Jobs in the digital economy are growing. It seems postings for social media managers – or the equivalent – pop up every day.
Companies and organizations are adding these roles to ensure they meet consumers’ expectations of social media presence.
“Social media managers/digital marketing managers have become increasingly present in companies due to the rise of technology and social channels in today’s world of work,” says Randy Upright, CEO of employment agency Manpower’s Alberta Region. “Companies are belatedly realizing that they must be active where their audiences are – and they are online in all its myriad forms and channels.”
Upright characterizes these new social media and digital marketing roles as modern equivalents to long-standing roles in communications and marketing. The channels and methods of marketing have changed, and so too have the tasks. Social media and digital presence are now a big part of building a company’s brand and community engagement.
“We have long been in the age of velocity relative to the changing world of work,” he says. “Today’s marketing manager . . . is faced with a need for evolving skills.”
“We find that this field requires expertise. As building is best done with an architect and drilling a well could use an engineer – the world of marketing in the complex digital world requires expertise.”
Upright says to succeed in these roles, employees need to have social media and marketing experience, and a mix of being teachable, creative and technical/analytical.
“This role is part social behaviourist, communicator, reputation manager, writer, business developer, and analyst. New information is always surfacing, so it is important for a successful digital marketing leader to have the ability to retain information and upskill,” says Upright.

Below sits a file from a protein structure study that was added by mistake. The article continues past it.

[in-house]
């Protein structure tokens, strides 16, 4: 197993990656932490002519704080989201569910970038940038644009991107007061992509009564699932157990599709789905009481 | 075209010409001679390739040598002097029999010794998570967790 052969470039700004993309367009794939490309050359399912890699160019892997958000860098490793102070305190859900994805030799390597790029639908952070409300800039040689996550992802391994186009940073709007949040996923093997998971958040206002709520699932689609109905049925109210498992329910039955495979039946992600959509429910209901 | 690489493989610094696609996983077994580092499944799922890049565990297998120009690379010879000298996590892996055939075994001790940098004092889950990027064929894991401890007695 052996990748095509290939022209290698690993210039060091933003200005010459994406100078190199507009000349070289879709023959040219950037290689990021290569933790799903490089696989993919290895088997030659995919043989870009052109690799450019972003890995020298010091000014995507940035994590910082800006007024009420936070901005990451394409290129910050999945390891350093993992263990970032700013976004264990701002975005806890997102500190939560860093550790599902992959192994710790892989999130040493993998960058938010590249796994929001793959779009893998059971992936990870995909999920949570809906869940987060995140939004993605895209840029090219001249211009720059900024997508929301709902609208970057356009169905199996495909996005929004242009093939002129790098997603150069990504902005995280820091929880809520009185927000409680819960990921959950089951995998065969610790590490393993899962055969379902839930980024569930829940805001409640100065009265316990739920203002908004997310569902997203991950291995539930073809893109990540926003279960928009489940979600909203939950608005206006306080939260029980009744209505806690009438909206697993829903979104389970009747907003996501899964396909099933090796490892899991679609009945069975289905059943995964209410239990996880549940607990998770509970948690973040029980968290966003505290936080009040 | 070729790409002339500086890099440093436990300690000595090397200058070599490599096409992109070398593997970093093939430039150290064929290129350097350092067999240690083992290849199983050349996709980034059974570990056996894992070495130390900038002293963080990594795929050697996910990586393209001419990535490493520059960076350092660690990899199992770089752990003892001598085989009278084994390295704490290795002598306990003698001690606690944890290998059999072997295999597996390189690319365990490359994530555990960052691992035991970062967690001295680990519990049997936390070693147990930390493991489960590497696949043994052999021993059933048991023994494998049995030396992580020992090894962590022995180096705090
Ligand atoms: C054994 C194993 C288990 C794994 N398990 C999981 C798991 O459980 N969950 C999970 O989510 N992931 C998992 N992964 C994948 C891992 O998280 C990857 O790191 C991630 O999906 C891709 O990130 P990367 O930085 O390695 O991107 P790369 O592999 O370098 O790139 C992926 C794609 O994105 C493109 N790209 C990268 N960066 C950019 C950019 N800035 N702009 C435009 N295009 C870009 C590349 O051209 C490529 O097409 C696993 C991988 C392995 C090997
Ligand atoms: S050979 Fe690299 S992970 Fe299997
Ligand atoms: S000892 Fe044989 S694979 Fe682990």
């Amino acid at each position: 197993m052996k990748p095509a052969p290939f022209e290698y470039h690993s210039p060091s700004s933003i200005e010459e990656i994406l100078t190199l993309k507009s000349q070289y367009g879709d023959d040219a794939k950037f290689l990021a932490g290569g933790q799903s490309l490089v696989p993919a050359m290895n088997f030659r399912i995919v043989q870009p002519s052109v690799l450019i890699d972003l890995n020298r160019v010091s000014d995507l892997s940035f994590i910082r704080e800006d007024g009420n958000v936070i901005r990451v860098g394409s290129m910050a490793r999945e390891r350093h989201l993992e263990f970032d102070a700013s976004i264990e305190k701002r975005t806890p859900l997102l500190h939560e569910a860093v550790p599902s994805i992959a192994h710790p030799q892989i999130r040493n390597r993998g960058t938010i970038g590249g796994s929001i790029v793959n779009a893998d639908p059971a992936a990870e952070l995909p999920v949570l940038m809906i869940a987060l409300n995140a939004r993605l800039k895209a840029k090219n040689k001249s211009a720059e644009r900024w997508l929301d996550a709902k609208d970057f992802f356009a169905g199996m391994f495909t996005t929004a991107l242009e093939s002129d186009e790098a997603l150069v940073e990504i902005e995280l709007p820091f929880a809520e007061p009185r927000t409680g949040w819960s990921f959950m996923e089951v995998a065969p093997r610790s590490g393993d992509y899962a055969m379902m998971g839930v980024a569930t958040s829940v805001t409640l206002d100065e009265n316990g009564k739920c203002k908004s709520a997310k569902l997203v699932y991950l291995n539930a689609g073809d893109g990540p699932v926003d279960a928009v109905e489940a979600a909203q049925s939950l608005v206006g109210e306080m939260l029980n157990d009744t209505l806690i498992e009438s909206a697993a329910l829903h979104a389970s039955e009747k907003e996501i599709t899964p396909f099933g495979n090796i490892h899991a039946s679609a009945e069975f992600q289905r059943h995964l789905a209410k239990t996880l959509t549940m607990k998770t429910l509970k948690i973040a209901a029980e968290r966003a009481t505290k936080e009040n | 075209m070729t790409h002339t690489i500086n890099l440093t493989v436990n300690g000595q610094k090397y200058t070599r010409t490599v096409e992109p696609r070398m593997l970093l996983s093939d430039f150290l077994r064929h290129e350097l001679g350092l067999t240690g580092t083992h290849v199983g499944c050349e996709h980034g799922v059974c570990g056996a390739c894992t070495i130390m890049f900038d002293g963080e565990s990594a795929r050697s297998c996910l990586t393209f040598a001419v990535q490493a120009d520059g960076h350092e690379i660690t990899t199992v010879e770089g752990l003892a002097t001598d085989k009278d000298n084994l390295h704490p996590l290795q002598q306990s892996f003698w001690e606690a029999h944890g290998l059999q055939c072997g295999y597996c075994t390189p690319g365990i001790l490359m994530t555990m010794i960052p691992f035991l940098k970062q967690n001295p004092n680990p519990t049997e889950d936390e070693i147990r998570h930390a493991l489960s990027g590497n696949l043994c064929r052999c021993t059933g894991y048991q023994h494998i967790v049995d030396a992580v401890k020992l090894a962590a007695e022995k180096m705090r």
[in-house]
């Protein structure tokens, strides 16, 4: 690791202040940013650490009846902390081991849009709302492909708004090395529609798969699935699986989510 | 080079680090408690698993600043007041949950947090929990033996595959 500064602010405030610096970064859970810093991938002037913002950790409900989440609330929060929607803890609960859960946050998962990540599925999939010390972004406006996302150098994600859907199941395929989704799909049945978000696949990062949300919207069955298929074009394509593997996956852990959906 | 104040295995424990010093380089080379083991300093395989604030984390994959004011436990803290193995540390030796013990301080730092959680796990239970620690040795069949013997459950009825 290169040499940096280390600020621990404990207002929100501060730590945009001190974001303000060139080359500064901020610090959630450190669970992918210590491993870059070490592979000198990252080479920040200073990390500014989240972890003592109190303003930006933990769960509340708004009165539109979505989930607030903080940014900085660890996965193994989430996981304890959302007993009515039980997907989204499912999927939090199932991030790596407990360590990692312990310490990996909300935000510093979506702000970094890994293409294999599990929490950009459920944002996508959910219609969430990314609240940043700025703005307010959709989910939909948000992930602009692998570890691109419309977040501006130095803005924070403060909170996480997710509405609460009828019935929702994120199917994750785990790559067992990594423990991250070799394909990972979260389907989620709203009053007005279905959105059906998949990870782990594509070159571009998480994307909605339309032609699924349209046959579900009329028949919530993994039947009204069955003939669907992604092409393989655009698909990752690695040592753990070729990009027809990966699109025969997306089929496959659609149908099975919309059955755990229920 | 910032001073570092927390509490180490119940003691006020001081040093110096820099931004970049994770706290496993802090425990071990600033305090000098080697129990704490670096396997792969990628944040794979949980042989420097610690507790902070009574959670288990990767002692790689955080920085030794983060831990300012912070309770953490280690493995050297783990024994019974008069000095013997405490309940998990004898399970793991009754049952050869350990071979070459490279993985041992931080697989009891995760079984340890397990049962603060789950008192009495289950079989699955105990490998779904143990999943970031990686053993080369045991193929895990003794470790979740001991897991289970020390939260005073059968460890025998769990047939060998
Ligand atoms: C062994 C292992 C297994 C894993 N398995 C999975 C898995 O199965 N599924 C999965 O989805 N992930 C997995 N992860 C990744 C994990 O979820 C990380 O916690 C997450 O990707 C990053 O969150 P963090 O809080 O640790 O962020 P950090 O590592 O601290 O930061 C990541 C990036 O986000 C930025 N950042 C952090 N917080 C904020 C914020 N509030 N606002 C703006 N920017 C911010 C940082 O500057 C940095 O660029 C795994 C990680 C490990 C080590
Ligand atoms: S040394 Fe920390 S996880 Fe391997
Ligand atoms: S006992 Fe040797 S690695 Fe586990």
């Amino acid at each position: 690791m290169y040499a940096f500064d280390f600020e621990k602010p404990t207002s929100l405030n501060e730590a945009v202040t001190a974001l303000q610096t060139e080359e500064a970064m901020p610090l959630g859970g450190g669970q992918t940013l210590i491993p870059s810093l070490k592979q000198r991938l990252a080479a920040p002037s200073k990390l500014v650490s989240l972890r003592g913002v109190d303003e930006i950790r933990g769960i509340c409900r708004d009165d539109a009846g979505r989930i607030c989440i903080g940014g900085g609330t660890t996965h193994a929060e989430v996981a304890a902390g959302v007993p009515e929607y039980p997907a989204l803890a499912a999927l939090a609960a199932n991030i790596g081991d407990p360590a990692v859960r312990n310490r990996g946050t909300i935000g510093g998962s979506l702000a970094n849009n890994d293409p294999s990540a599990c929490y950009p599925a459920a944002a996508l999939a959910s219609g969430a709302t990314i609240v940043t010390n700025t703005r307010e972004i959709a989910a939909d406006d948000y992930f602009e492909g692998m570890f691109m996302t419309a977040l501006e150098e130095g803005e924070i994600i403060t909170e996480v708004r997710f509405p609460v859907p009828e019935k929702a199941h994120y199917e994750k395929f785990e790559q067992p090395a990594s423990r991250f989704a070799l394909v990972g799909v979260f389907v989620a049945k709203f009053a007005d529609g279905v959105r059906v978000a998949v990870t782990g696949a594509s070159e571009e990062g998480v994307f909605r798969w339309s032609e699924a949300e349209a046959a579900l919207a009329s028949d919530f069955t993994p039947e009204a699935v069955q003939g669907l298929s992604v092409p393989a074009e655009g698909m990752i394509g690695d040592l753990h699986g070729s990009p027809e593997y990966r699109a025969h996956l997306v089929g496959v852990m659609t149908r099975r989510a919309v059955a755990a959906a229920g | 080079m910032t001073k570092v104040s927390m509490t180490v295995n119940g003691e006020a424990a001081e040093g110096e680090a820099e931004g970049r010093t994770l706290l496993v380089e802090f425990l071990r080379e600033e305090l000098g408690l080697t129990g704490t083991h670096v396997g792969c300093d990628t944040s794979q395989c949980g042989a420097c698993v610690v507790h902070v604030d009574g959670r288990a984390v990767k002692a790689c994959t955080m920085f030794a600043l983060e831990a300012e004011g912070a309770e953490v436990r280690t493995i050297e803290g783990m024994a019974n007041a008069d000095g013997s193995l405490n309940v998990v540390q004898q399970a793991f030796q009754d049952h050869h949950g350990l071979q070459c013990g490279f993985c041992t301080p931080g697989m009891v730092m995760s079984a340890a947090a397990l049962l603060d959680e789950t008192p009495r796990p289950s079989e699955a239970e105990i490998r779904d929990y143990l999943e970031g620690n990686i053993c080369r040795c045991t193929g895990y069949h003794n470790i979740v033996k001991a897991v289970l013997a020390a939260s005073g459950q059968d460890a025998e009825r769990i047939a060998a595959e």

“Any successful marketing team member has an appetite for knowledge, to learn about competitive strategy, to understand the needs of the marketplace, and to have a thirst for information.”
Since information pours in rapidly, he says, social media managers need to manage large volumes of it.
In fact, two of the most important skill sets required to be an effective player in the game are technical acumen and persuasive writing.
“Digital marketing and content creation go hand in hand. While technical skills mainly focus on analytics and algorithms and content creation lends itself more to creative and editorial skills, it is important to possess some technical skills and knowledge,” says Upright.
It’s not easy, but Upright says it is possible to find people who can fulfill both roles.
Samantha Paterson, a social media manager at the University of Calgary and an instructor in Continuing Education, says companies and organizations often don’t have the budget for two different positions.
“Often it’s a case in which someone starts off as a content person and then learns the technical skills, and becomes really good at metrics and analytics,” says Paterson. “I’ve seen a few cases of other people who are more technical but really embrace the storytelling, too. You kind of have to flush out that other skill set to be competitive.”
Paterson says impeccable writing skills are vital. A typo or poor wording can throw an organization’s credibility into doubt. Yet organizations are looking for someone who can do that and edit video on the fly.
“I’ve had to learn more about creating video on my phone over the last year than I’ve probably had to before,” she says. “Increasingly, video is a platform where we all have to some extent be amateur videographers for that day-to-day content.”
Another challenge for digital communicators is resourcing. Paterson says most organizations have reallocated budgets, rather than expanding resources to pay for the increasing number of social media personnel required.
If you’re looking for someone to do your social media work or if you are contemplating a career in social media, check out Ranstad’s profile on social media managers for more information about the career, opportunities, skills needed and salary expectations.